Hank Williams III holds no love for Nashville. Granted, just because he sports the name of country royalty—and one look at his lanky frame, sunken eyes and gaunt face give away which side of the gene pool he dove into—Hank III doesn’t expect Nashville’s power brokers to bow down to him when he walks in the room.
He doesn’t want to cash in the family name; and he doesn’t want to spend the rest of his life singing grandpappy’s songs—though, with that haunting twang-tinged tenor he could (and did, for awhile). He wants to be his own Hank. He wants to wear beat-up cowboy boots and a Pantera shirt. He wants to be an outlaw and a punk rocker. He wants to kick the shit out of assholes in bars. He wants to do shots with the Melvins and then feel up Faith Hill. He wants to live his own life. He wants to write his own songs, succeed on his own merits. He wants some respect. And as far as Hank III’s concerned, he ain’t getting any of that from Nashville.
“[Nashville] makes me sick,” Williams says. “It’s all bullshit. … Yeah, I’m hard to swallow. I’m not Tim McGraw. But country radio doesn’t play country music anymore and the labels don’t want country singers anymore, and that’s bullshit.”
Williams is bracing for some more crap. He’s in the process of tracking a follow-up to his unbelievable debut, Risin’ Outlaw. When he recorded that album, his label, Curb Records, rejected all but three of his songs—instead, he recorded several Wayne “The Train” Hancock numbers and even the Johnny Cash standard “Cocaine Blues.” This time, though, things are gonna be different. Williams penned all the tracks himself. “And none of my songs are written for the radio,” Hank III says, full of pride and defiance. Especially a little number that basically spits on the Nashville establishment: “I Put the Dick in Dixie and the Cunt in Country.” If it makes it on the record—“We’ll see if it even gets on,” Williams says—Hank III could have the distinction of being the first country artist in well over a decade to get a parental advisory sticker. Would grandpa be proud? Hank III damn well would be.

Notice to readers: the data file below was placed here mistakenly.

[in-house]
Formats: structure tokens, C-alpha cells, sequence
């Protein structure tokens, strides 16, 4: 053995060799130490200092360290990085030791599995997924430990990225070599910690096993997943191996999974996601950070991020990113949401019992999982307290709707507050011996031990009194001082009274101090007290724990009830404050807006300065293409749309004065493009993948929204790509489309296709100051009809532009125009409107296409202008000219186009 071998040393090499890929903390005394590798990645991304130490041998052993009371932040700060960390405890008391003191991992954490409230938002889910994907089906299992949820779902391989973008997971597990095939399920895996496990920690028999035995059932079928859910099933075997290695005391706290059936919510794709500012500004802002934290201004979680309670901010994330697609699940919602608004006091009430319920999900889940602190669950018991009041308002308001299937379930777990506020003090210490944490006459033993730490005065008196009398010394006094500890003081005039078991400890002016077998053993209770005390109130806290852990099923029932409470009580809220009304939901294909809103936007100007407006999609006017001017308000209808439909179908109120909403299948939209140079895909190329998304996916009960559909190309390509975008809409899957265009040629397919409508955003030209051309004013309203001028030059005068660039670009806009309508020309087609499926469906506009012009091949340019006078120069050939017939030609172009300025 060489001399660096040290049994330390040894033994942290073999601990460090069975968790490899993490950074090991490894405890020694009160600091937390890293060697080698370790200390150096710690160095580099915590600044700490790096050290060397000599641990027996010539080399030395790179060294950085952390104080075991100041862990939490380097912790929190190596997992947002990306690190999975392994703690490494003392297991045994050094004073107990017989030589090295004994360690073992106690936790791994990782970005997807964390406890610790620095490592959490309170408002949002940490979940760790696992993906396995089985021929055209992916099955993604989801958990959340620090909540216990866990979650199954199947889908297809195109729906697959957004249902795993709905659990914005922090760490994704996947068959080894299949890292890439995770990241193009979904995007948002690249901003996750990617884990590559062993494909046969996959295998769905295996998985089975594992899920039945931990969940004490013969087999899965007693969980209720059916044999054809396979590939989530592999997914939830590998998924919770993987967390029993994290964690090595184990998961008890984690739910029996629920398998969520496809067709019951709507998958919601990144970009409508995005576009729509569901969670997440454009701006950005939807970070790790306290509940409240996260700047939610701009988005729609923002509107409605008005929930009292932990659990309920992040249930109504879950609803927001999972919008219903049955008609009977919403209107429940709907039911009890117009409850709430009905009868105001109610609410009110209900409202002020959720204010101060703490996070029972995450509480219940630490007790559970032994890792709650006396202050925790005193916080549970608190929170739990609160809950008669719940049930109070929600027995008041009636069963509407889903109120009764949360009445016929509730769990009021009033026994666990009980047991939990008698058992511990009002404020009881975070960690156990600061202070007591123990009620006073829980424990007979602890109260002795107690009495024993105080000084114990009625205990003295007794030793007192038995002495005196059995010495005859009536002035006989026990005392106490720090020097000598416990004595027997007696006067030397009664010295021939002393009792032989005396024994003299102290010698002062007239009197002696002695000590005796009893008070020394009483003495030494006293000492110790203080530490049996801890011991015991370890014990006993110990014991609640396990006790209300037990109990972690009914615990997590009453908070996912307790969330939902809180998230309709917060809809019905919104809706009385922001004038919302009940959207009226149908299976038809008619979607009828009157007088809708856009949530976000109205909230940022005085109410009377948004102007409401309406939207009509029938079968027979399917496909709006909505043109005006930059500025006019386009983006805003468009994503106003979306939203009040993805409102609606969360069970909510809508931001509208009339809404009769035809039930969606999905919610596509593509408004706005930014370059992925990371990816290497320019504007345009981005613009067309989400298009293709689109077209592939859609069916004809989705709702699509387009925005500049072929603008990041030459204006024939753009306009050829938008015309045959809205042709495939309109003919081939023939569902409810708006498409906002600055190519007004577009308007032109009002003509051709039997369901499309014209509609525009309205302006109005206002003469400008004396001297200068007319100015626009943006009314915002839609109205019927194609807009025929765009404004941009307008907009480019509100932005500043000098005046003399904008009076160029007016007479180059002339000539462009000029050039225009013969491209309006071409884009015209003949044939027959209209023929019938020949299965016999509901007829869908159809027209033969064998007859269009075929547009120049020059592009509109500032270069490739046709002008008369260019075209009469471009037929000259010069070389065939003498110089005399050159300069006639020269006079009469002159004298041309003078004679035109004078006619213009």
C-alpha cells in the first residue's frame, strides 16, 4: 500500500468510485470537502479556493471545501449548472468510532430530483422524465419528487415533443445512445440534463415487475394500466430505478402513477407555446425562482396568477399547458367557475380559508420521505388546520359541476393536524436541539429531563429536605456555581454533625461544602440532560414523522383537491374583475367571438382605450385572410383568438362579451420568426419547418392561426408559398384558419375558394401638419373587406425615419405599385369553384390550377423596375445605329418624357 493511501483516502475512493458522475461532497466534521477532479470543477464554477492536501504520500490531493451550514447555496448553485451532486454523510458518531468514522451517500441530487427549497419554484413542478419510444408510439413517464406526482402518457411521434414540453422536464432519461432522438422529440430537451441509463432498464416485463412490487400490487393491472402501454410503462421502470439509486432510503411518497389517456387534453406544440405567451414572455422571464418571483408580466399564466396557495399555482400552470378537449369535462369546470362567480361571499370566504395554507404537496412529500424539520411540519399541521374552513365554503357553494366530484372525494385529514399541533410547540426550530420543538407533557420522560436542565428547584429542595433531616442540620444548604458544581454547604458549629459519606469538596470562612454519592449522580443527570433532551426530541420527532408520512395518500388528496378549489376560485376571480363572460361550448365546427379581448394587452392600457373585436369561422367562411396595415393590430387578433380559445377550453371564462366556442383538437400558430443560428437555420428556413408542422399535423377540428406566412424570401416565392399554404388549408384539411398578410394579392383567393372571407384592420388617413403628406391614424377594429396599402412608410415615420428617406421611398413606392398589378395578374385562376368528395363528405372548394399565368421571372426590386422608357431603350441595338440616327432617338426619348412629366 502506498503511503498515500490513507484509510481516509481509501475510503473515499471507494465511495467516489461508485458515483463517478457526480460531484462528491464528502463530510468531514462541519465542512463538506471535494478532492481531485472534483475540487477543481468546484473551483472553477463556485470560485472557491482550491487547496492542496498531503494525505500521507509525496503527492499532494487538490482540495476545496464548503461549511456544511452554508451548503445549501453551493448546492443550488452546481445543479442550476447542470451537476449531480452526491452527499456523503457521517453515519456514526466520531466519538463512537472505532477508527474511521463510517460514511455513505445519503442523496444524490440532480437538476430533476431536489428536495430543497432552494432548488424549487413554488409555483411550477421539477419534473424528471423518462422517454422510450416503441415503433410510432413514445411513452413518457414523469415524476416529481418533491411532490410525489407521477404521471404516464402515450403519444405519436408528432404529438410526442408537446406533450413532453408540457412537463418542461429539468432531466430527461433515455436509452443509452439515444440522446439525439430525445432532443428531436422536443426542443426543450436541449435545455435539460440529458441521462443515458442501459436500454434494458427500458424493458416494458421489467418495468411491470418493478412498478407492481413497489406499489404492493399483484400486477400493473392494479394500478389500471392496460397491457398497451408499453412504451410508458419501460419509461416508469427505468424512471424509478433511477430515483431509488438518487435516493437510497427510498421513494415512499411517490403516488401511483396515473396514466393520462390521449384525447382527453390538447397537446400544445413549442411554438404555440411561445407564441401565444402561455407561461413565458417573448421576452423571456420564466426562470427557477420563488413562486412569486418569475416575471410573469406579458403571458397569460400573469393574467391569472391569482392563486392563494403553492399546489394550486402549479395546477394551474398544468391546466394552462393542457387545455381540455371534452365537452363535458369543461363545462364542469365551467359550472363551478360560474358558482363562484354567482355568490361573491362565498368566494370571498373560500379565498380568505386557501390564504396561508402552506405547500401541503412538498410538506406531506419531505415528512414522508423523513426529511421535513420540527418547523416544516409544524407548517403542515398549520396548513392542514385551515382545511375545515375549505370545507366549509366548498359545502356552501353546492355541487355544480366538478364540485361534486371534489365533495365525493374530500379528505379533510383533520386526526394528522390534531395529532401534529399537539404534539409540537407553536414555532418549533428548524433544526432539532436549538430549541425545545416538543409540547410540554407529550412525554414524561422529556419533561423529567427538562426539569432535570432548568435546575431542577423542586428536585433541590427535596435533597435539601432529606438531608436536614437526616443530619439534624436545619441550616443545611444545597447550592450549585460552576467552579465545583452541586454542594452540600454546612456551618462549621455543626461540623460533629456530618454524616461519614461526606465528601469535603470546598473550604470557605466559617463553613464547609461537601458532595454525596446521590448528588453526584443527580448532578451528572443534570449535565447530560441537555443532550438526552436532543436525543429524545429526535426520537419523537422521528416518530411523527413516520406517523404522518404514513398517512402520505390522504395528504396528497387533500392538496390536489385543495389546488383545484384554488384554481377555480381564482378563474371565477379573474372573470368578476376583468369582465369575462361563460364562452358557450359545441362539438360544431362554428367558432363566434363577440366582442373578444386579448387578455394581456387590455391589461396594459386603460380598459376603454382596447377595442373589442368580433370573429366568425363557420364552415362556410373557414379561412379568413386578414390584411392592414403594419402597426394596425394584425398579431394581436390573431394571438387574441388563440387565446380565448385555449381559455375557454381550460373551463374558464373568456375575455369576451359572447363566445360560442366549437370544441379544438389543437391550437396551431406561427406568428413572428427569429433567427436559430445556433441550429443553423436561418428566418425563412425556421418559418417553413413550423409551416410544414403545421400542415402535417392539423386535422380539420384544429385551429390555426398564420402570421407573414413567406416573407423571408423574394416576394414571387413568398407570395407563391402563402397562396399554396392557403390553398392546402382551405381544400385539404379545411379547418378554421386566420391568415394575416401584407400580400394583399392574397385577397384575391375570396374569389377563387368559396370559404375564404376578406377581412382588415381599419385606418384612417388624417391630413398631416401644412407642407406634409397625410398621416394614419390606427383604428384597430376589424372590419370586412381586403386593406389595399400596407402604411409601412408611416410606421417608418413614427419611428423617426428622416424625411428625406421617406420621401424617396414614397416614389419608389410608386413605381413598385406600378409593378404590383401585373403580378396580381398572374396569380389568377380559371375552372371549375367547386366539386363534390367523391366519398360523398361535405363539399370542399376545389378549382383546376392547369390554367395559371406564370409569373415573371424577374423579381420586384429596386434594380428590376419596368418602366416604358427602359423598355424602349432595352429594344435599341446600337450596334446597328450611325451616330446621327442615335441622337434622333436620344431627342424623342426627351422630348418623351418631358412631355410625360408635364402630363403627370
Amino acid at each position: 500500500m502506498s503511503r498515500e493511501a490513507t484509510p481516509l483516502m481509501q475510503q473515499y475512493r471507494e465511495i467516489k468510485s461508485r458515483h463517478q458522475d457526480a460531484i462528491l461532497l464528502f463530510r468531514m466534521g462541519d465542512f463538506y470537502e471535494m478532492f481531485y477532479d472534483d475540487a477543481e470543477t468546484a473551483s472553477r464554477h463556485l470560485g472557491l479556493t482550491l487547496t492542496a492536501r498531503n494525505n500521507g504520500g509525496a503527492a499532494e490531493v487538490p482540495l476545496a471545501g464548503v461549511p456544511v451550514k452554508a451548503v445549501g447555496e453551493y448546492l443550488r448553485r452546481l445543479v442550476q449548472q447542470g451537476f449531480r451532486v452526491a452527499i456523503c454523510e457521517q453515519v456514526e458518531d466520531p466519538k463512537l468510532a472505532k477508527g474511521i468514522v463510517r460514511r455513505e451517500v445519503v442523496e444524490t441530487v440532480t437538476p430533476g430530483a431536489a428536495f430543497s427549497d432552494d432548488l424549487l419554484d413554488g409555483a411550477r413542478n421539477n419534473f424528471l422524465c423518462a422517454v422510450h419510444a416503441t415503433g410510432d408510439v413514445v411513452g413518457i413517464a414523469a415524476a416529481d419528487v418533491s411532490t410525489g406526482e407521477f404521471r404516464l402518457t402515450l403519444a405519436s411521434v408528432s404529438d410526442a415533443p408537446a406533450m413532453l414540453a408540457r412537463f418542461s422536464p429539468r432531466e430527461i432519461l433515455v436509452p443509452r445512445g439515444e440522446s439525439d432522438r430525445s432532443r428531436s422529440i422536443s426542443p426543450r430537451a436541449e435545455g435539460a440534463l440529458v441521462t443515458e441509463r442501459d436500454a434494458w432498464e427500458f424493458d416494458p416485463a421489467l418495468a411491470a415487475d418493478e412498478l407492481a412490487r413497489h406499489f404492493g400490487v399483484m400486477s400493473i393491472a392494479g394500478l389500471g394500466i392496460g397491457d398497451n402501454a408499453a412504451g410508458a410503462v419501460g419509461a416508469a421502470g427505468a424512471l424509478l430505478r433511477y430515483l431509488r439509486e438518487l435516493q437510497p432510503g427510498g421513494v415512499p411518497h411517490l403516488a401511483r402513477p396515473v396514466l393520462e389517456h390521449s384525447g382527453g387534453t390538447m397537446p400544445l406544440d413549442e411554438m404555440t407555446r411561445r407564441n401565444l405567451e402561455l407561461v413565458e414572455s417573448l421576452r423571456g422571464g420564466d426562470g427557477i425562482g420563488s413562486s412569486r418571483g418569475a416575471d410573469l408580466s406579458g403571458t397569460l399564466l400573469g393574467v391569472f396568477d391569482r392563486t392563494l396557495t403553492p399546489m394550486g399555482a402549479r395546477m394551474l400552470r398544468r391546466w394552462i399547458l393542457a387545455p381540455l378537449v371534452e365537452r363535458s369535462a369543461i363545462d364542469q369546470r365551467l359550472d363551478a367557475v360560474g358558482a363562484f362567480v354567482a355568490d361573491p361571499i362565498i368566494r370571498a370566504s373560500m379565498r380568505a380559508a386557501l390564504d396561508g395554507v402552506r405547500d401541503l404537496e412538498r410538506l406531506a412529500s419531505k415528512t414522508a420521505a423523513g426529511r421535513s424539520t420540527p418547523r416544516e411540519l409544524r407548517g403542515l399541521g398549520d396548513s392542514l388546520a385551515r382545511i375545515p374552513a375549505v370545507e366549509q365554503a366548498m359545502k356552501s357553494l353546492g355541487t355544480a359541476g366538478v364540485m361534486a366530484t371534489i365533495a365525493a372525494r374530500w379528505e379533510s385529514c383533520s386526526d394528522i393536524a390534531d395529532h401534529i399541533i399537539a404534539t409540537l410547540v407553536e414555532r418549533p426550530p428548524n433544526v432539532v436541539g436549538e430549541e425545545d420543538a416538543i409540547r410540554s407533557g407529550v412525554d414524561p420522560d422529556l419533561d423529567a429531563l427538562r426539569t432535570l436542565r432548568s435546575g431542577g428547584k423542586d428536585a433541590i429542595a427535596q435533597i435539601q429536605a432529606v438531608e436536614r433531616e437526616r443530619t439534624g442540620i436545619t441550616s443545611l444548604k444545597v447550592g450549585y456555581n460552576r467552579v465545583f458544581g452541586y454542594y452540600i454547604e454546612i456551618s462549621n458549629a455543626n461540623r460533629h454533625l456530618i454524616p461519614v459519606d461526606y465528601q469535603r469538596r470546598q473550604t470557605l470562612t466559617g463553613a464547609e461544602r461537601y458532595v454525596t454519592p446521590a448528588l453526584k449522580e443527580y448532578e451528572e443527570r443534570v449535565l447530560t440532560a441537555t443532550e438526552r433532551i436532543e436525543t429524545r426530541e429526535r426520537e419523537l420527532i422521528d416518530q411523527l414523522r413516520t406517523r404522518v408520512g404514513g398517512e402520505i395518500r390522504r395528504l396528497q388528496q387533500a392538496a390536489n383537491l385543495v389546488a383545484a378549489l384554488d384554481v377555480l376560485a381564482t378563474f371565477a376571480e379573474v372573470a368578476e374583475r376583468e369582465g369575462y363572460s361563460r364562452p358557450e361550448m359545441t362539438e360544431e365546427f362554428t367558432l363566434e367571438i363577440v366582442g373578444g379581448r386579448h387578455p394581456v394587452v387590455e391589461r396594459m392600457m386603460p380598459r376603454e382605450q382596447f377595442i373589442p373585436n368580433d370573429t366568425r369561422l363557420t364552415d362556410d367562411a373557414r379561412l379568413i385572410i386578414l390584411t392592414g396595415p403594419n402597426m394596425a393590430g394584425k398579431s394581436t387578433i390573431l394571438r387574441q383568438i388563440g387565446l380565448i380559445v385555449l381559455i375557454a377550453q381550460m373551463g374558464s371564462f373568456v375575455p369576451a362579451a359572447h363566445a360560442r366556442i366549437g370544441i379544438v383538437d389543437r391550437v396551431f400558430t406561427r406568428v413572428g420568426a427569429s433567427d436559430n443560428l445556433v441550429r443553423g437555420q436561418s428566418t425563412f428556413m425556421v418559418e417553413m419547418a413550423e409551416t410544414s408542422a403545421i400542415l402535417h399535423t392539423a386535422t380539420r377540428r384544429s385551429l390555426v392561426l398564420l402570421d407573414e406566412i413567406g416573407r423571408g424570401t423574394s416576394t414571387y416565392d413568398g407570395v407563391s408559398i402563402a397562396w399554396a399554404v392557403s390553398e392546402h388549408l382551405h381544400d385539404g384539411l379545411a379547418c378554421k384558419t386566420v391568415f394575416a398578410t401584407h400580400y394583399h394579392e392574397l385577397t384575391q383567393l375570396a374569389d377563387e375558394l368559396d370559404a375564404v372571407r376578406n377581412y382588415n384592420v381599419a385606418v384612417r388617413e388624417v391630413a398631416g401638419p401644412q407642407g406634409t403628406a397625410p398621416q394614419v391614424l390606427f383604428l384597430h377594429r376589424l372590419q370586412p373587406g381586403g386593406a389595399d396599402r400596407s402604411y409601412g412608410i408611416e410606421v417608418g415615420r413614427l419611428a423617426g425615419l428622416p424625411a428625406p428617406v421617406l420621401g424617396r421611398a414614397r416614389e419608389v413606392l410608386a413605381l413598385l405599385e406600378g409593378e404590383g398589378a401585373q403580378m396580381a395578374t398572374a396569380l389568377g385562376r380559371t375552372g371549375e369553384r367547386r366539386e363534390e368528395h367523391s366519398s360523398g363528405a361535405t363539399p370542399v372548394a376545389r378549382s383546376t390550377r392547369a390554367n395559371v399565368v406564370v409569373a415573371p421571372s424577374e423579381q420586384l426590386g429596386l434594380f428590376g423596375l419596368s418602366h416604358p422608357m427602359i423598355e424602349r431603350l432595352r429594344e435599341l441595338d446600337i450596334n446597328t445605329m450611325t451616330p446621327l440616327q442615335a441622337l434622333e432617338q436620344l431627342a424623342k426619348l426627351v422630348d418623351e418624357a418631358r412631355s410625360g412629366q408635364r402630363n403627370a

“I’d love to have that sticker,” Williams says, before adding, “I just want to create music my way, do what I want to do. And as of right now this album is a real old school album, some real outlaw stuff.”
It was almost pre-ordained that Hank III would be a country outlaw. It’s just in his blood. The Williams family is legendary for its ability to ingest more drugs than a hippie caravan. And even tanked and tripping, they still pound out some of the sweetest, rebel-rousing songs around—especially Williams Version 1.0. Of course, it was Hank Sr.’s addiction to booze and morphine that claimed him, in the back of his Cadillac on the way to a show. And as for Bocephus, well, his hell-raisin’ days made him a Monday Night mainstay and southern-fried redneck legend—at least until Nashville put that family-friendly sign out at the city limits, basically sending him underground.
Hank III is no different. A sort of musical Jeckyl and Hyde, the youngest Williams spent most of his late teens and early twenties playing in punk bands. He went by his given name: Shelton Hank Williams. He had a ponytail down to his ass. He did drugs and groupies and drugs off groupies. His bands opened for the likes of Fugazi and other punk rock royalty. He got tattoos all over his body, including one that says “risin’ outlaw.”
But then came the cops and that court order to pay back child support—one of those groupies kept the bloodline flowing. Hank III was $24,000 in debt and needed out fast. He got a manager, a white suit and a white cowboy hat and opened up shop in Branson, Mo., playing granddaddy’s songs for blue hairs. Suddenly, Hank III was in the family business. And while most of Williams’ punk rock brethren shouted sell-out, Hank III found himself getting an education, connecting the dots between country and Corrosion of Conformity.
From then on Hank III was living a double life. He fronts two different bands: the countrified Damn Band and the punked-out Assjack. He’ll even split a show down the middle, the first half revving up the twang, the second cranking the distortion. “After the first hour I’ll tell all the older people that they might want to go home because we’re gonna get loud,” Williams says in the aw-shucks drawl. “But sometimes we’ll be playing a show to 800 old people and we’ll have 50 kids who want us to do the metal stuff and we’ll have to say, ‘Well, sorry, we’ll just have come back and play that some other time.’”
It’s Williams’ dueling musical personas that make him a little dangerous for Nashville, and what will probably keep him from ever reaching the same level of fame and reverence as his two predecessors. For Hank III, that’s fine. He doesn’t really want to be a star that flames out. He’s comfortable with his status: the grandson of a legend who looks like a ghost and rocks like a Ramone. Someone who can feel as comfortable in a crumbling juke joint as he can in CBGB’s.
“You don’t need a hit song to sell records,” Williams says. “If I have a career like the Reverend Horton Heat, I’ll be happy—someone who just tours and has his fans. I want respect from Texas, not Tennessee. If I get that, everything will be OK with me.”
Hank Williams III opens for the Melvins at Liquid Joe’s, 1249 E. 3300 South (467-JOES), Wednesday May 9, 9:30 p.m.
Thu., Aug. 28, 6:15 p.m. / $5